A couple of weeks ago, my student stole my phone right in front of me. I wrote about the experience extensively here, but during the whole process and ordeal, I didn’t have a phone for approximately 24 hours. I quickly learned the extent to which we rely on our phones on a daily basis, or at least the extent to which I rely on my phone.
Fortunately, I still could communicate with a lot of my contacts through iCloud and through my Mac. But I could only get in contact with friends who also communicated through Apple products. Any of my friends that communicated with me through Android were not able to keep in touch with me at the time. When I got a new SIM card into a friend’s old iPhone 6, I saw multiple green texts on my phone that I had overlooked, friends who were looking for rides or asking questions that I completely didn’t see.
I instinctually grab towards my pocket to look at my phone frequently and check notifications. I did that all the time after my phone got stolen only to get reminded that I didn’t have a phone anymore. The response was so conditioned because I’m so used to relying on my phone for so many things, like updates on the news, alarms, music, checking my e-mail, social media, checking the weather, and you name whatever else. I also do a lot of work on my phone, since short e-mails or communicating with parents are a part of my job, I couldn’t do much of that.
Right after school, I had to go to another location and building for training with my teacher program. I would scribble down directions from Google Maps, old fashioned style, and try to memorize the directions to get to my next location. Unfortunately, I took a wrong exit and got lost halfway through my drive, and although I have been an Uber and Lyft driver in Baltimore, I had no idea where I was going. I had to continually stop at street corners to ask people if they knew where my location was. I left about 30 minutes of extra time to get there and I still was late.
It wasn’t until I made a random stop in a laundromat and asked if they could look up directions for me that I knew where I was going. It was the grace and generosity of others that allowed me to make it to the building. I arrived to my training about five minutes late, and vented to my friends a bit about my frustration and everything that happened.
A couple of my friends said they texted me asking if I could help them and drive them home. I told them about the situation with my phone, and they reacted with shock. We finished the training and I graciously gave a friend that lived close to me a ride home, and it was a blessing because I didn’t exactly know where I was going. I had already put my phone in lost mode and then made sure the data was erased, hoping that at some point, I would get the phone back.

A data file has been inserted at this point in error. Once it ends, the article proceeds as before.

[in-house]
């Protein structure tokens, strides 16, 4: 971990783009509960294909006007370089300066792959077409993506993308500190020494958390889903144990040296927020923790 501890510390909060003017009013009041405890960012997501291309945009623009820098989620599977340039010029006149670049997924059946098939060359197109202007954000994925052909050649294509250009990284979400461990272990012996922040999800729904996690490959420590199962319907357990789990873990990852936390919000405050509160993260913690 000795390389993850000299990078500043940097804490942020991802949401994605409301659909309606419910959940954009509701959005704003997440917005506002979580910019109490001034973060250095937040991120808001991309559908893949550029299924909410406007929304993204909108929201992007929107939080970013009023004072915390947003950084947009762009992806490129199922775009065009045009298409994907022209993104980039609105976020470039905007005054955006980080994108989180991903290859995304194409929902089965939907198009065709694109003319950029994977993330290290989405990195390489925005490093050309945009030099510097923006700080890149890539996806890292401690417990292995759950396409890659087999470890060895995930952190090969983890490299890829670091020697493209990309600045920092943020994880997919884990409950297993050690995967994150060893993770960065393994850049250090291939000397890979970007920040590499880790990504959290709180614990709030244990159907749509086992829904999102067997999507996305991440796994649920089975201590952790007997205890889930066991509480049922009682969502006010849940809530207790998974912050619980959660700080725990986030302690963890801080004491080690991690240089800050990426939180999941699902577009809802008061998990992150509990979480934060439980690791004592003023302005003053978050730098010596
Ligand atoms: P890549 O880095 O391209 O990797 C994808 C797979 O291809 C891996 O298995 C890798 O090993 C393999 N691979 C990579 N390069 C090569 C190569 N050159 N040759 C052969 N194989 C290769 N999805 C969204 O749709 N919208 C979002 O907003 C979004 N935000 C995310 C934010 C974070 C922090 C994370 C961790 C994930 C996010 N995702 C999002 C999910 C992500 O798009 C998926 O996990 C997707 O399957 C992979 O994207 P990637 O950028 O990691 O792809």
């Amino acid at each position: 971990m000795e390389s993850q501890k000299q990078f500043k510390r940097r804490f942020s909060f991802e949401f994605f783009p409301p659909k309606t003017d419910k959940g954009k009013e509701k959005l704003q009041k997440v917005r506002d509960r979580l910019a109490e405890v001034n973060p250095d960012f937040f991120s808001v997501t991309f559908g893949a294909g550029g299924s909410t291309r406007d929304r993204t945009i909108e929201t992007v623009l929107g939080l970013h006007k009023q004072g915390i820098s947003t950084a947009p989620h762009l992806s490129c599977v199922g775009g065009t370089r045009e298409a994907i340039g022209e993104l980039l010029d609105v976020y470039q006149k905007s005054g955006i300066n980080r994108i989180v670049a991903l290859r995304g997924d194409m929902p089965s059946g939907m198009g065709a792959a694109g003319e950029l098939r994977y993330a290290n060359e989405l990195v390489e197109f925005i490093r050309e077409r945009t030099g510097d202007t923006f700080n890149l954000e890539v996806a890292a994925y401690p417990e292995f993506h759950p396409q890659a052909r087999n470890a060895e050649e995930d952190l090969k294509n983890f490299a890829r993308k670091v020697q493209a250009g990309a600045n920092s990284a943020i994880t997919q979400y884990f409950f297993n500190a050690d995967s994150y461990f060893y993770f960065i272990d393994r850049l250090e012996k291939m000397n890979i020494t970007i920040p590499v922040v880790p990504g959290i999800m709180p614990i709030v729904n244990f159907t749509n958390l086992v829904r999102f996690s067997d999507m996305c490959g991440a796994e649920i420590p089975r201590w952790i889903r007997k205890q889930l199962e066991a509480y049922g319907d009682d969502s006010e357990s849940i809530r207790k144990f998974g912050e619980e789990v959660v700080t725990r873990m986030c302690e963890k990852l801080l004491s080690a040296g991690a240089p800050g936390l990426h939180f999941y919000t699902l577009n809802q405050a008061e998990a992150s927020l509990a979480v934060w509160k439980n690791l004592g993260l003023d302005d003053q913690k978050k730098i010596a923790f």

I couldn’t answer calls or texts from my parents or my brother. I couldn’t communicate much with my friends. I couldn’t even set an alarm as I usually would. Not having a phone felt strangely like not having a part of myself.
I quickly realized how much I relied on my phone and the extent to which it consumed my life. I would like to say that I had some epiphany moment that we rely too much on our phones, that I learned some lesson about our overreliance on technology, but I didn’t. I felt like how I used to as a middle schooler when I wasn’t playing an MMORPG I was addicted to. For almost a day, I didn’t even know what was going on in the news. And what would have happened if I had an emergency like a car accident or a sudden health problem?
Having my phone stolen felt like a personal transgression that tipped the threshold for misbehaviors for the student, so I pursued all avenues of justice. As a societal indication, a phone is not just a phone now, at least for me. A phone literally represented daily livelihood, not in the sense that I had an urgent need to check all my social media all the time, but that a smartphone in this day and age can feel like survival. You might be less dependent on your phone than I am, but think about how you would feel if you didn’t have your phone.
If you’re reading this, it’s likely that your phone is also a big part of your life. I go to my phone for almost everything, so not having it for a day felt like withdrawal. It felt like I couldn’t communicate with anyone — and someone introduced to me the other day that you can even start paying at the register with your phone.
The episode revealed that I rely on my phone so much that I practically live vicariously through my phone, much like a parent can live vicariously through the success of a child. And I am in the majority of 83 percent of Americans who also are dependent on their cellphones, according to a 2011 Pew Research Survey. I can imagine that that number has only risen in the past nine years. It felt like I couldn’t even survive — and that’s the most alarming part of my dependence.
This is what happened when my phone got stolen, and I wouldn’t personally go through that ever again.